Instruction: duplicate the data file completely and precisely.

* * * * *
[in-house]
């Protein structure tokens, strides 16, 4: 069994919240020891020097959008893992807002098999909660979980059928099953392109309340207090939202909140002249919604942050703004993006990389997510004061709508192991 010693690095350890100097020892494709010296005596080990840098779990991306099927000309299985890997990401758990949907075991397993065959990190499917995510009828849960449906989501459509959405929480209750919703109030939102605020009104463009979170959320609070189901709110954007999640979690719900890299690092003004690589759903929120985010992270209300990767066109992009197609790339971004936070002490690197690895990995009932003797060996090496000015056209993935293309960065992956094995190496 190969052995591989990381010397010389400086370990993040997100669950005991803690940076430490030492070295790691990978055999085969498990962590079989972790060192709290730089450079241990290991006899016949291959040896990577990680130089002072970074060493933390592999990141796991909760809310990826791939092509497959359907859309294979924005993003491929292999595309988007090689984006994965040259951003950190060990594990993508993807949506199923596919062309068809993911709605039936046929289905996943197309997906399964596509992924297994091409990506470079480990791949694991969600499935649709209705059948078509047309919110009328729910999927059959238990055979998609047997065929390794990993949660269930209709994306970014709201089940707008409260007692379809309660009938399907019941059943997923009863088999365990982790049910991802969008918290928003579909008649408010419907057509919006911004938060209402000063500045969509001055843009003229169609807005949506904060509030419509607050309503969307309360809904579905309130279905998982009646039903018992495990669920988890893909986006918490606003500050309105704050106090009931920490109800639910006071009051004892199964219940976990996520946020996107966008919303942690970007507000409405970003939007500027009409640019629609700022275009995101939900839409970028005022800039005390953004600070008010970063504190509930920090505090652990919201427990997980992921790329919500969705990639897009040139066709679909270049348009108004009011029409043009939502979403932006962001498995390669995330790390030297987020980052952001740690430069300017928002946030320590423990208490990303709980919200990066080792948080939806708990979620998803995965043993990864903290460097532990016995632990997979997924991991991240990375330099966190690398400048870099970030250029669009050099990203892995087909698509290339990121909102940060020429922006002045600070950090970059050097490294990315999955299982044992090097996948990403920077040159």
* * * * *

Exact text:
[in-house]
């Protein structure tokens, strides 16, 4: 069994919240020891020097959008893992807002098999909660979980059928099953392109309340207090939202909140002249919604942050703004993006990389997510004061709508192991 010693690095350890100097020892494709010296005596080990840098779990991306099927000309299985890997990401758990949907075991397993065959990190499917995510009828849960449906989501459509959405929480209750919703109030939102605020009104463009979170959320609070189901709110954007999640979690719900890299690092003004690589759903929120985010992270209300990767066109992009197609790339971004936070002490690197690895990995009932003797060996090496000015056209993935293309960065992956094995190496 190969052995591989990381010397010389400086370990993040997100669950005991803690940076430490030492070295790691990978055999085969498990962590079989972790060192709290730089450079241990290991006899016949291959040896990577990680130089002072970074060493933390592999990141796991909760809310990826791939092509497959359907859309294979924005993003491929292999595309988007090689984006994965040259951003950190060990594990993508993807949506199923596919062309068809993911709605039936046929289905996943197309997906399964596509992924297994091409990506470079480990791949694991969600499935649709209705059948078509047309919110009328729910999927059959238990055979998609047997065929390794990993949660269930209709994306970014709201089940707008409260007692379809309660009938399907019941059943997923009863088999365990982790049910991802969008918290928003579909008649408010419907057509919006911004938060209402000063500045969509001055843009003229169609807005949506904060509030419509607050309503969307309360809904579905309130279905998982009646039903018992495990669920988890893909986006918490606003500050309105704050106090009931920490109800639910006071009051004892199964219940976990996520946020996107966008919303942690970007507000409405970003939007500027009409640019629609700022275009995101939900839409970028005022800039005390953004600070008010970063504190509930920090505090652990919201427990997980992921790329919500969705990639897009040139066709679909270049348009108004009011029409043009939502979403932006962001498995390669995330790390030297987020980052952001740690430069300017928002946030320590423990208490990303709980919200990066080792948080939806708990979620998803995965043993990864903290460097532990016995632990997979997924991991991240990375330099966190690398400048870099970030250029669009050099990203892995087909698509290339990121909102940060020429922006002045600070950090970059050097490294990315999955299982044992090097996948990403920077040159």